The future of responsive images might change dramatically with the wider adoption of client hints. Client hints are HTTP request header fields, e.g.
Accept(to specify image format preferences) and others. They are supposed to inform the server about the specifics of user’s browser, screen, connection etc.
As a result, the server can decide how to fill in the layout with appropriately sized images, and serve only these images in desired formats. With client hints, we move the resource selection from HTML markup and into the request-response negotiation between the client and server.
- Do we use responsive images for background images?
We surely should! With
image-set, now supported in Safari 14 and in most modern browsers except Firefox, we can serve responsive background images as well:
background-image: url("fallback.jpg"); background-image: image-set( "photo-small.jpg" 1x, "photo-large.jpg" 2x, "photo-print.jpg" 600dpi);
Basically we can conditionally serve low-resolution background images with a
1xdescriptor, and higher-resolution images with
2xdescriptor, and even a print-quality image with
600dpidescriptor. Beware though: browsers do not provide any special information on background images to assistive technology, so ideally these photos would be merely decoration.
- Do we use WebP?
Image compression is often considered a quick win, yet it’s still heavily underutilized in practice. Of course images do not block rendering, but they contribute heavily to poor LCP scores, and very often they are just too heavy and too large for the device they are being consumed on.
So at the very least, we could explore using the . So we can serve WebP images with the
<picture>element and a JPEG fallback if needed (see Andreas Bovens' , which is why users might see the finished image faster with a good ol' JPEG although WebP images might be getting faster through the network. With JPEG, we can serve a "decent" user experience with the half or even quarter of the data and load the rest later, rather than have a half-empty image as it is in the case of WebP.
Your decision will depend on what you are after: with WebP, you’ll reduce the payload, and with JPEG you’ll improve perceived performance. You can learn more about WebP in talk by Google’s Pascal Massimino.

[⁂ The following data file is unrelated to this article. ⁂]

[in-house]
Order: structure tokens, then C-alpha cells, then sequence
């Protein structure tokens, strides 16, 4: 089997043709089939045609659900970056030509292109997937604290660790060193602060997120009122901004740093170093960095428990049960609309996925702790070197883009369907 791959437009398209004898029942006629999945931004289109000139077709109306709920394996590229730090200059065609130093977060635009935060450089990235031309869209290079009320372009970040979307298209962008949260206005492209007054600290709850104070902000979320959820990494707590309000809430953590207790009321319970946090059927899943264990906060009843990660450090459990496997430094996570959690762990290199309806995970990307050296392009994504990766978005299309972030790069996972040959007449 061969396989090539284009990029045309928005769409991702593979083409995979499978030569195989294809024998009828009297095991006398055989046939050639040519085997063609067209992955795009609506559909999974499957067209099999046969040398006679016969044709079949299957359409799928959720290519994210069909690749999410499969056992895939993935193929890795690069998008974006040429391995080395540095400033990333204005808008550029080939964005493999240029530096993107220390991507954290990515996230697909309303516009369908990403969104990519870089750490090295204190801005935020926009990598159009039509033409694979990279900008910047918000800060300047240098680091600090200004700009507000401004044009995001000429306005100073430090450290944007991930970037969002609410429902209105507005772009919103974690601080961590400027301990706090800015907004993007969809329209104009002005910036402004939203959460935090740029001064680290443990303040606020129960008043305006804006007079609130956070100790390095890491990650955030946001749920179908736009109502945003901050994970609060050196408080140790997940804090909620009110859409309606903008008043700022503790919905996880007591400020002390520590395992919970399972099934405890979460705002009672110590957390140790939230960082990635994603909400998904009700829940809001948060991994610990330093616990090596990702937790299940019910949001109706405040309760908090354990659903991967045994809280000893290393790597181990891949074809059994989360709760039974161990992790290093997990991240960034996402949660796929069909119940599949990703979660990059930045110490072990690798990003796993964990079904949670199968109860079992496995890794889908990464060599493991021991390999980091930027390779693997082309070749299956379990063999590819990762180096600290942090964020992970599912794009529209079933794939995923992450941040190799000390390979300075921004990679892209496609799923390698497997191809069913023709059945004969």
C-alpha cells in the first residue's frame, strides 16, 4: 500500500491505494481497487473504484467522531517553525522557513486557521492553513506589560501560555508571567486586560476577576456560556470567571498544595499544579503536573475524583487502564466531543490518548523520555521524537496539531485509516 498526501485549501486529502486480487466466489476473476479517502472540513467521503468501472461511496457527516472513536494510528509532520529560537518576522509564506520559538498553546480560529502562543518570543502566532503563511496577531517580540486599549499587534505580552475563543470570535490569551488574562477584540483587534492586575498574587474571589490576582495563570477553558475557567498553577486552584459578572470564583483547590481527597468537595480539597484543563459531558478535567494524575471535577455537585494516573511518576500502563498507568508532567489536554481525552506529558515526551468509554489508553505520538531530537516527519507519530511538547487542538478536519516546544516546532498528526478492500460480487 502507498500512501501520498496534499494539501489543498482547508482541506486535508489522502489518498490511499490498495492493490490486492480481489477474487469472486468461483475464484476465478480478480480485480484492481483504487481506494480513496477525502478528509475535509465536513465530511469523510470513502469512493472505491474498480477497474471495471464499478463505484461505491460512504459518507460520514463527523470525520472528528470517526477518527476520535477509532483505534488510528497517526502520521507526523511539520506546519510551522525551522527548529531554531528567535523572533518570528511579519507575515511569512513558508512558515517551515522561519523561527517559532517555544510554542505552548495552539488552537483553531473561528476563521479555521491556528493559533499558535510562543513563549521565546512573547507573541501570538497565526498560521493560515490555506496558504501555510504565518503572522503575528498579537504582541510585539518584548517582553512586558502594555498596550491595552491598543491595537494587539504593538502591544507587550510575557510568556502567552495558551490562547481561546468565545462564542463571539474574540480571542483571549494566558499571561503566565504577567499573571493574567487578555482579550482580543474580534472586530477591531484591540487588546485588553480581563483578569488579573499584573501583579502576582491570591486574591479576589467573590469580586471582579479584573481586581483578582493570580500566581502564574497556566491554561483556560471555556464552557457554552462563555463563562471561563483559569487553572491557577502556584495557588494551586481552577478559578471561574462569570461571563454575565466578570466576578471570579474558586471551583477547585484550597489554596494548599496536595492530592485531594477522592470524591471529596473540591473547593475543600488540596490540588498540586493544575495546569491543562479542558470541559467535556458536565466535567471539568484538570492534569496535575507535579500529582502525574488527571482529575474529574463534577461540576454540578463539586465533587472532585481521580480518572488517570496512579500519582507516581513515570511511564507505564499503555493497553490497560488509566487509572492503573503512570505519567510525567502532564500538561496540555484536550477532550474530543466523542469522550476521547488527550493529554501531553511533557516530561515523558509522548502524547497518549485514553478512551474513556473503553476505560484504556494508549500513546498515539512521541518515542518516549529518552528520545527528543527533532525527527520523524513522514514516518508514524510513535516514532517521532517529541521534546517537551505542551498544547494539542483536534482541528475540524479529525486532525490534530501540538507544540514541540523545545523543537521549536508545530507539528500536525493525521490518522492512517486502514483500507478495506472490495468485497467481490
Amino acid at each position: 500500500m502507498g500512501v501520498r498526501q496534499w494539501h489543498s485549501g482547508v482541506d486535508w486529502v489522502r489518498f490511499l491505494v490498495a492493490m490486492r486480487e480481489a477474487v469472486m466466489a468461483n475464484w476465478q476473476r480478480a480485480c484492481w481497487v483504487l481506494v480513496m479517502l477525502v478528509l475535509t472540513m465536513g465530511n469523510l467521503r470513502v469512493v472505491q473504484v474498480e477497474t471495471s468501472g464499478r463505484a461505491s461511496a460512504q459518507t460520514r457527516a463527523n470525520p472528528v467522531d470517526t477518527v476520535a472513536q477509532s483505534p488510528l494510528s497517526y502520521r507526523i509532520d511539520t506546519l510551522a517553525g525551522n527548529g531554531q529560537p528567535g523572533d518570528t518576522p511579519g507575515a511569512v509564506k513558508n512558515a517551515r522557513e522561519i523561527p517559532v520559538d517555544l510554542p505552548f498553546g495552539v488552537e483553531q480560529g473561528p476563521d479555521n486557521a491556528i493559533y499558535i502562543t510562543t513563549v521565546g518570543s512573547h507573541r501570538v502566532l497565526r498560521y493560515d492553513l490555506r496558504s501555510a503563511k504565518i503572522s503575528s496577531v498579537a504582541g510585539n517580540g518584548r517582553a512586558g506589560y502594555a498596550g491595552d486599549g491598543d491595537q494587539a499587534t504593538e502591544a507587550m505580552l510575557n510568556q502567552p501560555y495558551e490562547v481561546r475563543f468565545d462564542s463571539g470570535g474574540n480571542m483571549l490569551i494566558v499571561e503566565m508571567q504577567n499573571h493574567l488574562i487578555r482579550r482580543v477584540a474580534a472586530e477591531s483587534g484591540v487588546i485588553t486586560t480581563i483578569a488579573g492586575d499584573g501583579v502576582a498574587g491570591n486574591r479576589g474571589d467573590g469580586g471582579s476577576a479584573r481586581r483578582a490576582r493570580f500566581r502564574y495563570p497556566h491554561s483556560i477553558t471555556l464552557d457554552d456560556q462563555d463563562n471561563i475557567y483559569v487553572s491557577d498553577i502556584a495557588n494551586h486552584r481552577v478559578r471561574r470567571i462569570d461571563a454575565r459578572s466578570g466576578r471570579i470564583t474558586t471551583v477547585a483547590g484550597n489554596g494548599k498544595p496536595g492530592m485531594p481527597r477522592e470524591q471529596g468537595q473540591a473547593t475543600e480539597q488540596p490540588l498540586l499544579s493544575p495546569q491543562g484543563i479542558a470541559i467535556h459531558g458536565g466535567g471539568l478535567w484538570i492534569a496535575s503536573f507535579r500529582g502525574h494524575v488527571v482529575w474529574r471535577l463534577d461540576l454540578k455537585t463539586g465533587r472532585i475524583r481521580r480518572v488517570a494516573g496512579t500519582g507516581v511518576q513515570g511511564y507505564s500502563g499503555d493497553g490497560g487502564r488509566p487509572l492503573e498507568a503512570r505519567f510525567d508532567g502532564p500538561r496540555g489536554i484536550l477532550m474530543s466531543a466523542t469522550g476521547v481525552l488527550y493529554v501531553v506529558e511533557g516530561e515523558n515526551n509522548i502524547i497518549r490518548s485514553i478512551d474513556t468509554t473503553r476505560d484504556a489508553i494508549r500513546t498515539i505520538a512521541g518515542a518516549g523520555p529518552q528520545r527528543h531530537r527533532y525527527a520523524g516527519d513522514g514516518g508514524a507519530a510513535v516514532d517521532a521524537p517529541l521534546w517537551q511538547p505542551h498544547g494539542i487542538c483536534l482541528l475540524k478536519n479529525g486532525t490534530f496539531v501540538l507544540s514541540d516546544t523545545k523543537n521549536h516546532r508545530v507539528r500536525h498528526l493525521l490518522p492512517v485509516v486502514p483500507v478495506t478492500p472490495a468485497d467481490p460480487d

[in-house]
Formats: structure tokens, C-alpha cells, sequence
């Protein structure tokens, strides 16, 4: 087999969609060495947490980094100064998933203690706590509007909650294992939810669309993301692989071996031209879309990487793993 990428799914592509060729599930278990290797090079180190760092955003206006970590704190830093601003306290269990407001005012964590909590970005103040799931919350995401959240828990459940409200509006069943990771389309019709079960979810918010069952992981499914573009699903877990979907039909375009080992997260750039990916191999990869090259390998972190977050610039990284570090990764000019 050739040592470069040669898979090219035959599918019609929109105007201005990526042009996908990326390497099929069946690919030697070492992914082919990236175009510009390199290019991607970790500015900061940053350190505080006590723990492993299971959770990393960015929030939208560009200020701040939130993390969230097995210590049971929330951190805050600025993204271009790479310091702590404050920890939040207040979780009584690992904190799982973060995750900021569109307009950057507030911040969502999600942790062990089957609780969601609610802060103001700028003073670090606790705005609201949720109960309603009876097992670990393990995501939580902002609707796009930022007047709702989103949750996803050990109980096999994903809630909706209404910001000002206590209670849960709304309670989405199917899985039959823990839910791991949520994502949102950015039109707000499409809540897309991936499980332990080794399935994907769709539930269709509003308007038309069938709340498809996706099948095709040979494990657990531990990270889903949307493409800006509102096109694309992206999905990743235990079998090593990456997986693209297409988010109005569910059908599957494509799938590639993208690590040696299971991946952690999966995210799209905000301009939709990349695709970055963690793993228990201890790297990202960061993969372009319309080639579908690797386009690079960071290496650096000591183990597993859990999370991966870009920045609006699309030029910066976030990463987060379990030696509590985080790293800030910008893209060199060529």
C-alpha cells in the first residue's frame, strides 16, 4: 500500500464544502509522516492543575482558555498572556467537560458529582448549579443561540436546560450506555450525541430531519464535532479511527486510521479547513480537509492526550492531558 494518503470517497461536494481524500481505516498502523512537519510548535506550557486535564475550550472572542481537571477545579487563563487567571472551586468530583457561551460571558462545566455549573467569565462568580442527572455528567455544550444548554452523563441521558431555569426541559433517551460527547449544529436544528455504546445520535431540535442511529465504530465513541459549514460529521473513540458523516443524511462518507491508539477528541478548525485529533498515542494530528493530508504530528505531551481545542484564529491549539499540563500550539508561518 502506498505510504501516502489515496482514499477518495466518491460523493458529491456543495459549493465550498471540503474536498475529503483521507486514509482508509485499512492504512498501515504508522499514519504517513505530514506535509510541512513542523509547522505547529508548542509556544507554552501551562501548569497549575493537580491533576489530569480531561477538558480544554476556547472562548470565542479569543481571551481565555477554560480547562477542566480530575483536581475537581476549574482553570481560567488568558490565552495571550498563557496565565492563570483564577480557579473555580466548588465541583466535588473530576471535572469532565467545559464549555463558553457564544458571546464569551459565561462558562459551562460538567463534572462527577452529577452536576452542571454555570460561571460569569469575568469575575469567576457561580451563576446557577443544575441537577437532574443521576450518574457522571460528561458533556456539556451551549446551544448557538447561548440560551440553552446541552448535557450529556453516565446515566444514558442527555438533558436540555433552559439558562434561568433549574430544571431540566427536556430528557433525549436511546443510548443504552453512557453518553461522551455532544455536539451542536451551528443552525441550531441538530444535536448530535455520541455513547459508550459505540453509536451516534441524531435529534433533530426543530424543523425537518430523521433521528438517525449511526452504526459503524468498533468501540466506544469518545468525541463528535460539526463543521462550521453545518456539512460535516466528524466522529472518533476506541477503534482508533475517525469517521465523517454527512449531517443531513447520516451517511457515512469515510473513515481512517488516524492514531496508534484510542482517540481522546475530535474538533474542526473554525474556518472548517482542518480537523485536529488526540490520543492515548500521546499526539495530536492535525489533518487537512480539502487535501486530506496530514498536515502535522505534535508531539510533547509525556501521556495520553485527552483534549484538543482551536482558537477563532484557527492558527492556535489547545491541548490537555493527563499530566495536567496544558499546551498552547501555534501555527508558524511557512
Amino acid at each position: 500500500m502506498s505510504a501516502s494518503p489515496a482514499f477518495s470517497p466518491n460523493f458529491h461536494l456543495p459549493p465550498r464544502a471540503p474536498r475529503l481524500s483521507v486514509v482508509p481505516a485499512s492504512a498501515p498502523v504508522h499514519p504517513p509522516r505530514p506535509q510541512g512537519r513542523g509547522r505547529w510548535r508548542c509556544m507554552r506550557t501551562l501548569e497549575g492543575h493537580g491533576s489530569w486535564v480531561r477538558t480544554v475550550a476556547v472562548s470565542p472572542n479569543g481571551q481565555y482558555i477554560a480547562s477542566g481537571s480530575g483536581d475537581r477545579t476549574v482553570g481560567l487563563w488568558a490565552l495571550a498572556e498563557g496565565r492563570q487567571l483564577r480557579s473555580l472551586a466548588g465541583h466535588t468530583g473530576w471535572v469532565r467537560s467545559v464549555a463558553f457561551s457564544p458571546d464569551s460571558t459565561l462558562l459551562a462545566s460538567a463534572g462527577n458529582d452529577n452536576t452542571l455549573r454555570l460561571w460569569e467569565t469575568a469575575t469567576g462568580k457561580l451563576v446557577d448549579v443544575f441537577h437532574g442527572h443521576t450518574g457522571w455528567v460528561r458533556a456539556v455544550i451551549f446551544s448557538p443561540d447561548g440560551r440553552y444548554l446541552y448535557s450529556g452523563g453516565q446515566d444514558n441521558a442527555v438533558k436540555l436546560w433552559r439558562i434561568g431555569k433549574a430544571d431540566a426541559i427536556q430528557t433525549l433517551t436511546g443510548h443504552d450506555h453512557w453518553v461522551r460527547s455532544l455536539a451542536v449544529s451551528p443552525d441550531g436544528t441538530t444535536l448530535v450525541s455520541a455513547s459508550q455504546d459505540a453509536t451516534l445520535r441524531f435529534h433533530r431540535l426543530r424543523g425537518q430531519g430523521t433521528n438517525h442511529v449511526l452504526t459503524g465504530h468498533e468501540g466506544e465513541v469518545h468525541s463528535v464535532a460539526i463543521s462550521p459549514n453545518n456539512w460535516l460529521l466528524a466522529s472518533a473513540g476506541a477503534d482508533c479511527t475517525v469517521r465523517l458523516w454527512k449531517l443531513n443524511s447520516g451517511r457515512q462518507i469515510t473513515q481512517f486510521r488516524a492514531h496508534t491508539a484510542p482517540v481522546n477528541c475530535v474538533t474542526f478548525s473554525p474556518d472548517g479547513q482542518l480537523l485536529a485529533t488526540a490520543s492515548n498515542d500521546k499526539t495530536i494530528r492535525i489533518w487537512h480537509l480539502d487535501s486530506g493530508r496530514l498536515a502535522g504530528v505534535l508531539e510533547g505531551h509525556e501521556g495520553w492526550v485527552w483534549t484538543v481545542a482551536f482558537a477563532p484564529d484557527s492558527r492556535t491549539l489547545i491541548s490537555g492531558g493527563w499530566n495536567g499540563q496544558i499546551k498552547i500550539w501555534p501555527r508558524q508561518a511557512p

For conversion to WebP, you can use WebP Converter, cwebp or libwebp. Ire Aderinokun has a very detailed tutorial on converting images to WebP, too — and so does Josh Comeau in his piece on embracing modern image formats.
If you’re using WordPress or Joomla, there are extensions to help you easily implement support for WebP, such as Optimus and Cache Enabler for WordPress and Joomla’s own supported extension (via Cody Arsenault). You can also abstract away the
<picture>element with React, styled components or gatsby-image.
Ah — shameless plug! — Jeremy Wagner even published a slots empire bonus codes book on WebP which you might want to check if you are interested about everything around WebP.
- Do we use AVIF?
You might have heard the big news: AVIF has landed. It’s a new image format derived from the keyframes of AV1 video. It’s an open, royalty-free format that supports lossy and lossless compression, animation, lossy alpha channel and can handle sharp lines and solid colors (which was an issue with JPEG), while providing better results at both.
In fact, compared to WebP and JPEG, AVIF performs significantly better, yielding median file size savings for up to 50% at the same DSSIM ((dis)similarity between two or more images using an algorithm approximating human vision). In fact, in his thorough post on optimizing image loading, Malte Ubl notes that AVIF "very consistently outperforms JPEG in a very significant way. This is different from WebP which doesn’t always produce smaller images than JPEG and may actually be a net-loss due to lack of support for progressive loading."